28. 28. Pre-penetration Phenomena • After spores germinate • the resulting germ tubes must grow or the secondary zoospores must move toward a penetration site • The number, length and rate of growth of germ tubes or the number and mobility of motile spores affected by temperature and moisture Pre-penetration Phenomena
  29. 29. Prepenetration Phenomena • Chemical stimuli associated with wounds, stomata and lenticels also stimulate growth • Seeds germinate by producing a radicle Pre-penetration Phenomena
  30. 30. Hatching of Nematode Eggs • Favorable temperature and moisture • The egg contains the first juvenile stage before or soon after the egg is laid. • This juvenile immediately undergoes a molt and gives rise to the second juvenile stage, which may remain dormant in the egg for various periods of time.
  31. 31. Hatching of Nematode Eggs • Thus, when the egg finally hatches, it is the second-stage juvenile that emerges, and it either finds and penetrates a host plant or undergoes additional molts that produce further juvenile stages and adults.
  32. 32. Hatching of Nematode Eggs • They are attracted to the root by CO2 and some amino acids associated with root growth
  33. 33. Penetration • Pathogens penetrate plant surfaces through natural openings or wounds or directly • Some fungi penetrate only in one way others, in several ways • Bacteria enter mostly through wounds sometimes through natural openings but never directly • Viruses, viroids, mollicutes fastidious bacteria and protozoa enter through wounds by vectors
  34. 34. Direct penetration through intact plant surfaces • fungi and nematodes and parasitic plants • Fungi use a fine hyphae
  35. 35. Direct penetration through intact plant surfaces • The penetration is through mechanical force and softening of the cell walls by an enzyme • Most fungi form an appressorium at the end of the germ tube • Then a penetration peg emerges from the flat surface of the appressorium and pierces the cuticle and cell wall
  36. 36. Direct penetration through intact plant surfaces • The peg grows into a fine hyphae then reaches a normal diameter once it is inside the cell • Parasitic plants also penetrate the same way
  37. 37. Direct penetration through intact plant surfaces • Nematodes penetrate its stylet • inserts its stylet or the entire nematode enters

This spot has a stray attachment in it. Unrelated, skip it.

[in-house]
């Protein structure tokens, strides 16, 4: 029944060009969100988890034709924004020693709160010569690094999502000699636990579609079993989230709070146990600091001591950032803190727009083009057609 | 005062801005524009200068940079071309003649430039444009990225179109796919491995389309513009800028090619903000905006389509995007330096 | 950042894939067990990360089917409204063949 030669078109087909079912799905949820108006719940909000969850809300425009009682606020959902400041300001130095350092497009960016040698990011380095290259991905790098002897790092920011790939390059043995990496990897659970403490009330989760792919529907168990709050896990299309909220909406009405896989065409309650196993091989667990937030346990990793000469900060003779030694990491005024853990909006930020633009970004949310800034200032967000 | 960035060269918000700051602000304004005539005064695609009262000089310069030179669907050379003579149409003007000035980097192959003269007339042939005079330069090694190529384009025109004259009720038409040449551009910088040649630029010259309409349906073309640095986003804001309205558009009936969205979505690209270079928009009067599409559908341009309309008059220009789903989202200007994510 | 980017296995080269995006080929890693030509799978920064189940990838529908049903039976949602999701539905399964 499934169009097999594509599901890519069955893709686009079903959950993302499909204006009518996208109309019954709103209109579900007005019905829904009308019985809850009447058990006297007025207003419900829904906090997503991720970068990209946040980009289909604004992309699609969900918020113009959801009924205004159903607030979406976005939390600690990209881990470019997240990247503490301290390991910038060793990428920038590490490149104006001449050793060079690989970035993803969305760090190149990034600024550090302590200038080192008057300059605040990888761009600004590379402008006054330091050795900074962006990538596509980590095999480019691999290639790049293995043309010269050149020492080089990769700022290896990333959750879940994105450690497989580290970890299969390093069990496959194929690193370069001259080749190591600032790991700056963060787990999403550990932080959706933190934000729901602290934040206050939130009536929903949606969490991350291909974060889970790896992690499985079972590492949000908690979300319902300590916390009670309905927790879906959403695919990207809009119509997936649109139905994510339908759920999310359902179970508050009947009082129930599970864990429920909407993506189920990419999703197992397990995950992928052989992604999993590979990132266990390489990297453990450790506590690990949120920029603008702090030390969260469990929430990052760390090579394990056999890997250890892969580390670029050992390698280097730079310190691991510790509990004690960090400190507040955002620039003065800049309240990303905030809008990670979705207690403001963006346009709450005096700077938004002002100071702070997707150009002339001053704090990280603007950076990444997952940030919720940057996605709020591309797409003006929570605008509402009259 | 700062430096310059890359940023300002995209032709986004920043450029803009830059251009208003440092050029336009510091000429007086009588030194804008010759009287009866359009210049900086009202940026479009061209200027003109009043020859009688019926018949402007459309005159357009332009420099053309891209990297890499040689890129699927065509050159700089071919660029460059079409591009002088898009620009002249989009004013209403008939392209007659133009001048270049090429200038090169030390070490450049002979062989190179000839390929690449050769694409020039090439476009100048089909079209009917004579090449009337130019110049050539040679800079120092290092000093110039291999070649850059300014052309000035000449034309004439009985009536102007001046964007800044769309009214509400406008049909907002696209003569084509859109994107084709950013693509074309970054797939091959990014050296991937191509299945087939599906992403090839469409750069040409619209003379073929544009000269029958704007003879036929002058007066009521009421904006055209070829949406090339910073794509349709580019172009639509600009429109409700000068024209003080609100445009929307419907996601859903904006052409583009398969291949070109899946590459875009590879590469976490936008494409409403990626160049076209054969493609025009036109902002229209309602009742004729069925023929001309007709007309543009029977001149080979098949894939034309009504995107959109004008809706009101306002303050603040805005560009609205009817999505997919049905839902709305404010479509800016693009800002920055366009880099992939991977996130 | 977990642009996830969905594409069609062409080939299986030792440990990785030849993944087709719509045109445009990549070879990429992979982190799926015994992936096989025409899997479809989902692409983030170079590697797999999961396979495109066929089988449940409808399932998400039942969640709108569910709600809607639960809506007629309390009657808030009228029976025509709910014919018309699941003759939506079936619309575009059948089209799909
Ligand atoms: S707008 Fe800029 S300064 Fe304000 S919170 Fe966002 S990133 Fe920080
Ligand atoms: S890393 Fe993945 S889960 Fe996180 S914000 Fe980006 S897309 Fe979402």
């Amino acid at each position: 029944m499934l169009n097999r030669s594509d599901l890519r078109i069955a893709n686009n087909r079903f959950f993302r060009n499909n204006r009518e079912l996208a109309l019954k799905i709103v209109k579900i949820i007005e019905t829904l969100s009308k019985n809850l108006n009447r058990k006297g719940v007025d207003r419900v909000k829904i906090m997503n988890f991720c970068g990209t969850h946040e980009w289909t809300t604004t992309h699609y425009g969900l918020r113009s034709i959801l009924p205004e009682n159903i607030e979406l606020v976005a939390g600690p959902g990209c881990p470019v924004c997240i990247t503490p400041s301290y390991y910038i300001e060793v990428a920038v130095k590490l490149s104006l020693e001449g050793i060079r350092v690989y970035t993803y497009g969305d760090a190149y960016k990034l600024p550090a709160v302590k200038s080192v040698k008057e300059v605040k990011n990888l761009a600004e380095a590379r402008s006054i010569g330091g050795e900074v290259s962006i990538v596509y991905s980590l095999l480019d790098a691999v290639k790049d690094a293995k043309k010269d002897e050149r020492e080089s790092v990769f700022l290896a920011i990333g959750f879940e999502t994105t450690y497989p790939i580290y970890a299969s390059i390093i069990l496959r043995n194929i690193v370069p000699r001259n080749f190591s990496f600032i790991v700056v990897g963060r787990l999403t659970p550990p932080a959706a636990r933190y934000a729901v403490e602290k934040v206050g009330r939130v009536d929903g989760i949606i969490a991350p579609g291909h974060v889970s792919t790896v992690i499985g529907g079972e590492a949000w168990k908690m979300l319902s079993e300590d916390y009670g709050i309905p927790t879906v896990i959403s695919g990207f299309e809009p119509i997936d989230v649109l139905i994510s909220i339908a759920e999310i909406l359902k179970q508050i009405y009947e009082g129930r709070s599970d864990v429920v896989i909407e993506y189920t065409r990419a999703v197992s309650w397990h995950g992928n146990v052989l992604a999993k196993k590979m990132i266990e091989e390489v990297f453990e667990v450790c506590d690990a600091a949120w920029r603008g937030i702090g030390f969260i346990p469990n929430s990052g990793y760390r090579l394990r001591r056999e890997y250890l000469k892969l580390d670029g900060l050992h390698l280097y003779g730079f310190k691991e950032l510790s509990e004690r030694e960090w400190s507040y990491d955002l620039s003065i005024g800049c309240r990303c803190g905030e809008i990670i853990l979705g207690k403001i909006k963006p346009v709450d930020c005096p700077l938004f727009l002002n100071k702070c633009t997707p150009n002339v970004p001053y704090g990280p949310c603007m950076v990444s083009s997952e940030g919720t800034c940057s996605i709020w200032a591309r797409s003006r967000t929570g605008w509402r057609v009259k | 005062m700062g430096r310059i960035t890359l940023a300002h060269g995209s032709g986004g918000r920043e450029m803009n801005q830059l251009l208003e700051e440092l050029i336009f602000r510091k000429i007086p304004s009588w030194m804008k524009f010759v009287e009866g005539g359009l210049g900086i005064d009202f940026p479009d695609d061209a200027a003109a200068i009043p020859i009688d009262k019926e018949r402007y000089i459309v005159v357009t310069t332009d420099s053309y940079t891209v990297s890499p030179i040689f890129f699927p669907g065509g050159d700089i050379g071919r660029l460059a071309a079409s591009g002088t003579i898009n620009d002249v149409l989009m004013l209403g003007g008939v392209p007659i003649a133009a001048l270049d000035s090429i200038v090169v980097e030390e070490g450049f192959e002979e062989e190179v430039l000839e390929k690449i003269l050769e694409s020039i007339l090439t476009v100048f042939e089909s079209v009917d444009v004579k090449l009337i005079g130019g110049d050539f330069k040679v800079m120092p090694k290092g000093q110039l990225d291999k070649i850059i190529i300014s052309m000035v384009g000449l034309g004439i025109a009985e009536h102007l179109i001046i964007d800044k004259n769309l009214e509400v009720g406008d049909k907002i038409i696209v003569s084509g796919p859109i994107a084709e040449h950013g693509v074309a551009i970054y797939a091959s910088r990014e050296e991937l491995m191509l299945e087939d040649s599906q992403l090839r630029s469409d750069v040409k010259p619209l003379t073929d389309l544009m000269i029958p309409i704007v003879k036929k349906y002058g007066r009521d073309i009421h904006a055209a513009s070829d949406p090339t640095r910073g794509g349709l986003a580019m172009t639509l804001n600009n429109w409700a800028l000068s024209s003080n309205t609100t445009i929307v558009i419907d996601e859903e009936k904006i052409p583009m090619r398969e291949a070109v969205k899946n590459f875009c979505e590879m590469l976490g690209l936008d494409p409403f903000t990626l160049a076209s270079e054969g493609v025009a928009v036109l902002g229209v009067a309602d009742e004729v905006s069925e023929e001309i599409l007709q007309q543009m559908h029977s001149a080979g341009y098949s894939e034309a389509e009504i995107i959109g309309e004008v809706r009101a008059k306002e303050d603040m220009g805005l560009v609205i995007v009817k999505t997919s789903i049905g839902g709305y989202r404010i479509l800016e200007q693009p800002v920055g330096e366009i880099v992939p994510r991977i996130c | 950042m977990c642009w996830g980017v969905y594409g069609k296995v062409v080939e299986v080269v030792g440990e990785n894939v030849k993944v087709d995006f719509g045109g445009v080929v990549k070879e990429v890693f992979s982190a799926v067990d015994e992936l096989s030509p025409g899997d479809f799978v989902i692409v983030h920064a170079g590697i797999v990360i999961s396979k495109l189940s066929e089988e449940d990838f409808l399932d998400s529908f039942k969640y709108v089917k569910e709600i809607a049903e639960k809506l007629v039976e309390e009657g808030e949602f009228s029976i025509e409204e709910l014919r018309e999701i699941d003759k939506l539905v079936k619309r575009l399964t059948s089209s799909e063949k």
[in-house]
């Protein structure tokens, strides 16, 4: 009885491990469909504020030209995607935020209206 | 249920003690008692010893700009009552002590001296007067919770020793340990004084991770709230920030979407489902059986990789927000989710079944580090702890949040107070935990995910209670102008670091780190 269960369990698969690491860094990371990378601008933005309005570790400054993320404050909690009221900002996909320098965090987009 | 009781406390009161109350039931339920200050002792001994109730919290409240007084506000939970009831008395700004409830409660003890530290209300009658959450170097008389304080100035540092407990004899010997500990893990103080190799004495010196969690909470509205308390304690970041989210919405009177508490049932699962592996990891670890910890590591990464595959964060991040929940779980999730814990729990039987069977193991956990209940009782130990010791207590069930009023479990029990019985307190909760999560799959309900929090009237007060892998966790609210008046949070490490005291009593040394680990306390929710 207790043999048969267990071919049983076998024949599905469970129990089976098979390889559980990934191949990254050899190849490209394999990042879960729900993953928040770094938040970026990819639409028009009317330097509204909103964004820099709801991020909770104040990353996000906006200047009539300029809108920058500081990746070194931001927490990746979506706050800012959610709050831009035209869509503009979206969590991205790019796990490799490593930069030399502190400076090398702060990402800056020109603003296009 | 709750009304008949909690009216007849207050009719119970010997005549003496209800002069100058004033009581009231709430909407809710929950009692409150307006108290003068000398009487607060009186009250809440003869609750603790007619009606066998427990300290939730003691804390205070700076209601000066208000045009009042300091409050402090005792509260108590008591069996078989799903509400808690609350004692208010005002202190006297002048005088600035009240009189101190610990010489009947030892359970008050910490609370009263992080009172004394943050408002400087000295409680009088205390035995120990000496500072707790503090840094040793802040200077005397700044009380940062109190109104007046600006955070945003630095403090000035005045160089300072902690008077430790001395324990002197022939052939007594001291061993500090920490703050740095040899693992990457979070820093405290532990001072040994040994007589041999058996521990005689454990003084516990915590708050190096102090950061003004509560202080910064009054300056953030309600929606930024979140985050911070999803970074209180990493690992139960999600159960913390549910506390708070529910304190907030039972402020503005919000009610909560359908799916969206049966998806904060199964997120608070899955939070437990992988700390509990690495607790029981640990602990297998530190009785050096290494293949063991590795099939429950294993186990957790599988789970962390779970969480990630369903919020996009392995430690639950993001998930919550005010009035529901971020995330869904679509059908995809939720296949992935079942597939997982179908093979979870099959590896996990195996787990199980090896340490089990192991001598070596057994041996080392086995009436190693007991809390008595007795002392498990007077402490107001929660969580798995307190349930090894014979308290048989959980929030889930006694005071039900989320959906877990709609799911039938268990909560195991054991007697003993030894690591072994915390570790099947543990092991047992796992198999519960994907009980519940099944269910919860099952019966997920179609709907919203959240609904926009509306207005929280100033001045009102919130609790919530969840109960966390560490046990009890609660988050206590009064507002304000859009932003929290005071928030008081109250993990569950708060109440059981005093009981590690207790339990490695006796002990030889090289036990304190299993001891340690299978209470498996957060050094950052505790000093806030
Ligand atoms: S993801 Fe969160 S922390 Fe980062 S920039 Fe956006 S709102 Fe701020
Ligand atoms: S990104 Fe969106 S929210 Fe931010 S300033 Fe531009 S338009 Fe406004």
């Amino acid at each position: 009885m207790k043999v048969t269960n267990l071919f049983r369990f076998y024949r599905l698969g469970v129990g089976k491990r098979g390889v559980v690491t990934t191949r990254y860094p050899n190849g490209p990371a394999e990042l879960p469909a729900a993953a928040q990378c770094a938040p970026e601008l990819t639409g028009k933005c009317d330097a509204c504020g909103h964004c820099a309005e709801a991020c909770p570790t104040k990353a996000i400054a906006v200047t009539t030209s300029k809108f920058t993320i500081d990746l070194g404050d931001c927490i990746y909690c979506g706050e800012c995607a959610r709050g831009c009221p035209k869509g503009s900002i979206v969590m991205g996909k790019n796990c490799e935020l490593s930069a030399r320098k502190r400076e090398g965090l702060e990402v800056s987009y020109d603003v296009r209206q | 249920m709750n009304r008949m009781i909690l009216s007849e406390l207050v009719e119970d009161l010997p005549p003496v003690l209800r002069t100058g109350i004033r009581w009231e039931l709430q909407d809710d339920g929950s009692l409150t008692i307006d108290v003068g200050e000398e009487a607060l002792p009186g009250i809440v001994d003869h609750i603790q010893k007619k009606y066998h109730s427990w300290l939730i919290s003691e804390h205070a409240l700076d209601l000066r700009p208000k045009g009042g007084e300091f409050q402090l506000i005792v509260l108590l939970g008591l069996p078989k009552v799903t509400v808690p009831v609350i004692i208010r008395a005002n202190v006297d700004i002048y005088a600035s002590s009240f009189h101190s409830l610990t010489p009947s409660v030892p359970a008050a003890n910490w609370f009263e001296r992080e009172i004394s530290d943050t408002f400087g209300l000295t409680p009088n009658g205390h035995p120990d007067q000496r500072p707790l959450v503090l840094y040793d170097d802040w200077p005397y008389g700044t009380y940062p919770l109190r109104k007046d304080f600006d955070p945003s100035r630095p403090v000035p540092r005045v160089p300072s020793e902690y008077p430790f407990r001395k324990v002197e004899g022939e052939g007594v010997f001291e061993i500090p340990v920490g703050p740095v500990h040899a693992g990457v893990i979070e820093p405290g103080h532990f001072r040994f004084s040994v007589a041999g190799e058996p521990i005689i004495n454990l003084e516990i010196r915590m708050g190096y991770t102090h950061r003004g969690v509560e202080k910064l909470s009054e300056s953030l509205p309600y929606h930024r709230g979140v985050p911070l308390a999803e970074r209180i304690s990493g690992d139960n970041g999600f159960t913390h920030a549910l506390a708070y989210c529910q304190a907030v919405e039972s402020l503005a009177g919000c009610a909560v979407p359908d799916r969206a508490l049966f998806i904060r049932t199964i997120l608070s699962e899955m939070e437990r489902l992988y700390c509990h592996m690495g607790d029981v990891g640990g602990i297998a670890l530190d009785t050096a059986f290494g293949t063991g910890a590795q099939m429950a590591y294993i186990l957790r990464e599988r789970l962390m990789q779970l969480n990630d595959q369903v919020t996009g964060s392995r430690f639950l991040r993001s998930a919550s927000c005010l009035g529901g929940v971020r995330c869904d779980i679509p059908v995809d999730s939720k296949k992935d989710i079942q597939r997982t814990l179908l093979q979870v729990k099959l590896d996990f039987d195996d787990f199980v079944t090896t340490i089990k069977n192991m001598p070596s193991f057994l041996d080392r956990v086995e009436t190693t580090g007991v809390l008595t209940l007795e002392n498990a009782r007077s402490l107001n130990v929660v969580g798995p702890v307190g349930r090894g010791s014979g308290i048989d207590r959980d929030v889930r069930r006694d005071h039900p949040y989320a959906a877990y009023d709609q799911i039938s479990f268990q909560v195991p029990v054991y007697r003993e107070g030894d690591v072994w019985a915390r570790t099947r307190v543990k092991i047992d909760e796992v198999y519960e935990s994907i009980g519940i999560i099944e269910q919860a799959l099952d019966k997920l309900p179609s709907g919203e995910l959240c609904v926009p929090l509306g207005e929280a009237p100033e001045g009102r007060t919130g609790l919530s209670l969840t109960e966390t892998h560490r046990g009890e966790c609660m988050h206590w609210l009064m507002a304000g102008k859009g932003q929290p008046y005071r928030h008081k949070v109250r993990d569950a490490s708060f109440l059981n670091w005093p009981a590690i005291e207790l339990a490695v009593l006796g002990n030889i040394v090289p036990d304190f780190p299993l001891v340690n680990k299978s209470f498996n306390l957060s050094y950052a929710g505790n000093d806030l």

38. 38. Penetration through wounds • Bacteria, most fungi, some viruses, all viroids • Viruses mollicutes, fastidious vascular bacteria, and protozoa enter through wounds made by vectors • Some pathogens can be only carried by specific vectors
  39. 39. Penetration through natural openings Many fungi and bacteria enter through: • Stomata • Hydathodes • Nectarthodes • Lenticels
  40. 40. Penetration through stomata • Underside of the leaf • Bacteria swim • Fungi can germinate on a wet surface and enter a stomata
  41. 41. Hydathodes • Open pores on the margins and tips of leaves • Connected to veins • Secrete droplets of liquids containing nutrients some bacteria but few fungi enter here • Some enter through nectarthodes which are similar to hydathodes but on blossoms
  42. 42. Lenticels • Openings on fruits, stems, tubers, filled with loosely connected cells to allow passage of air • Relatively few fungi and bacterial enter this way • A less efficient , secondary pathway
  43. 43. Path of Entry • Fungi = direct, wounds, natural openings • Bacteria = wounds, natural openings • Nematodes = direct, natural openings • Parasitic higher plants = direct • Virus, viroids, mollicutes, protozoa and fastidious bacteria =wounds
  44. 44. Infection • pathogens establish contact with the host • During infection, the pathogen grows or multiplies, colonizes the host plant • Infection results in the appearance of symptoms • Some infections remain latent and show up when conditions are more favorable
  45. 45. Infection • Symptoms may show up in 2-4 days or as long as 2-3 years • Incubation period • In most plants the incubation period is from a few days to a few weeks
  46. 46. Infection • During infection some pathogens: – Obtain nutrients without killing the cell – Kill cells and use contents – Kill cells and disorganize surrounding tissue – Release enzymes, toxins, growth regulators